The algorithm is stated using the term simplex (a generalized triangle in n dimensions) and will find the minimum of a function of n variables. It is effective and computationally compact.
Let be the function that is to be minimized. To start, we are given three vertices of a triangle: , for . The function is then evaluated at each of the three points: , for . The subscripts are then reordered so that . We use the notation
(1) , , and .
to help remember that is the best vertex, is good (next to best), and is the worst vertex.
Midpoint of the Good Side
The construction process uses the midpoint of the line segment joining and . It is found by averaging the coordinates:
Reflection Using the Point
The function decreases as we move along the side of the triangle from to , and it decreases as we move along the side from to. Hence it is feasible that takes on smaller values at points that lie away from on the opposite side of the line between and. We choose a test point that is obtained by “reflecting” the triangle through the side . To determine , we first find the midpoint of the side . Then draw the line segment from to and call its length d. This last segment is extended a distance d through to locate the point . The vector formula for is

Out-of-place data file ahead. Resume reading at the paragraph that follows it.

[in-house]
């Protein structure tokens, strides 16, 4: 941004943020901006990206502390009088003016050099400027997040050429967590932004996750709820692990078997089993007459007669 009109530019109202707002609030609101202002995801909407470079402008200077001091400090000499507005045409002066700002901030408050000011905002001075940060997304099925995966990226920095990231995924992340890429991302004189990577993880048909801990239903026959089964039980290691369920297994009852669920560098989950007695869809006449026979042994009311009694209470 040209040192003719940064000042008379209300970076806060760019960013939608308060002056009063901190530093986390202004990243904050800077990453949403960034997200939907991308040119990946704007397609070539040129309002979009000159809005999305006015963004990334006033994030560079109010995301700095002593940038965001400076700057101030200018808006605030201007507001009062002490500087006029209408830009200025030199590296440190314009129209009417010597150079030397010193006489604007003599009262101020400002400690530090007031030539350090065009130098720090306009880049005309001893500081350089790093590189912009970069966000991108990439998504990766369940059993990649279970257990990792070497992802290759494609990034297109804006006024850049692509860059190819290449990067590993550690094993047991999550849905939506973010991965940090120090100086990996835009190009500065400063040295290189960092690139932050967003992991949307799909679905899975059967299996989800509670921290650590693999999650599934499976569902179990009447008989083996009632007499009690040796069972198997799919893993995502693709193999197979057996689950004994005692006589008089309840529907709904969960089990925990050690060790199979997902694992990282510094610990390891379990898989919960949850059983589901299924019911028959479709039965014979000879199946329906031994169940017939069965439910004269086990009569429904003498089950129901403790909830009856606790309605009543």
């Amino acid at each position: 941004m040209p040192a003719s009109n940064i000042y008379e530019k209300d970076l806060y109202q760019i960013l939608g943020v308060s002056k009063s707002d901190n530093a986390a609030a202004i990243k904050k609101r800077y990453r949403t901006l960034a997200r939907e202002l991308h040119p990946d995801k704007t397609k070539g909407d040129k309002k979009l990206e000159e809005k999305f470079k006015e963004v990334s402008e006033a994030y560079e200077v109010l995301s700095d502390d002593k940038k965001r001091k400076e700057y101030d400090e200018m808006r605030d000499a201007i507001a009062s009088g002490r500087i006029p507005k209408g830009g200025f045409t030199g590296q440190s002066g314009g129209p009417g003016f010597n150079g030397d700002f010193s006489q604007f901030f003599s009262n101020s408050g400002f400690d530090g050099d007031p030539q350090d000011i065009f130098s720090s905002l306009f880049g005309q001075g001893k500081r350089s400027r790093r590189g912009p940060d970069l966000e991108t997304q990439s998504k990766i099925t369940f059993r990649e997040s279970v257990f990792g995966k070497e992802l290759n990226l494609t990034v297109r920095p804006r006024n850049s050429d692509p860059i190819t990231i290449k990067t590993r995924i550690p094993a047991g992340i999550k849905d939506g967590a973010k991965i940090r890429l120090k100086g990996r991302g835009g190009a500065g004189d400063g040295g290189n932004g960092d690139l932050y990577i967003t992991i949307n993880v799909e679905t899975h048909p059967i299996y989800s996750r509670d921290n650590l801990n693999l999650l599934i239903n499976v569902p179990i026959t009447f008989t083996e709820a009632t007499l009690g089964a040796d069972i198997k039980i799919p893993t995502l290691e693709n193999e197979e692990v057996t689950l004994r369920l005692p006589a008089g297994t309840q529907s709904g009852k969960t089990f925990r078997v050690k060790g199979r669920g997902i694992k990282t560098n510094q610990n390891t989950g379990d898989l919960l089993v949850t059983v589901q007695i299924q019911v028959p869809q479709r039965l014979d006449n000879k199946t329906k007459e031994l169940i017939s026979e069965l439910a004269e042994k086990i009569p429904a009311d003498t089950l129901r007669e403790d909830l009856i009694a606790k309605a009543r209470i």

Expansion Using the Point
If the function value at is smaller than the function value at , then we have moved in the correct direction toward the minimum. Perhaps the minimum is just a bit farther than the point . So we extend the line segment through and to the point . This forms an expanded triangle . The point is found by moving an additional distance d along the line joining and . If the function value at is less than the function value at , then we have found a better vertex than . The vector formula for is
Contraction Using the Point
If the function values at and are the same, another point must be tested. Perhaps the function is smaller at , but we cannot replace with because we must have a triangle. Consider the two midpoints and of the line segments and , respectively. The point with the smaller function value is called , and the new triangle is .
Note: The choice between and might seem inappropriate for the two-dimensional case, but it is important in higher dimensions.
If the function value at is not less than the value at , the points and must be shrunk toward . The point is replaced with , and is replaced with , which is the midpoint of the line segment joining with .
Logical Decisions for Each Step
A computationally efficient algorithm should perform function evaluations only if needed. In each step, a new vertex is found, which replaces . As soon as it is found, further investigation is not needed, and the iteration step is completed. The logical details for two-dimensional cases are given in the proof.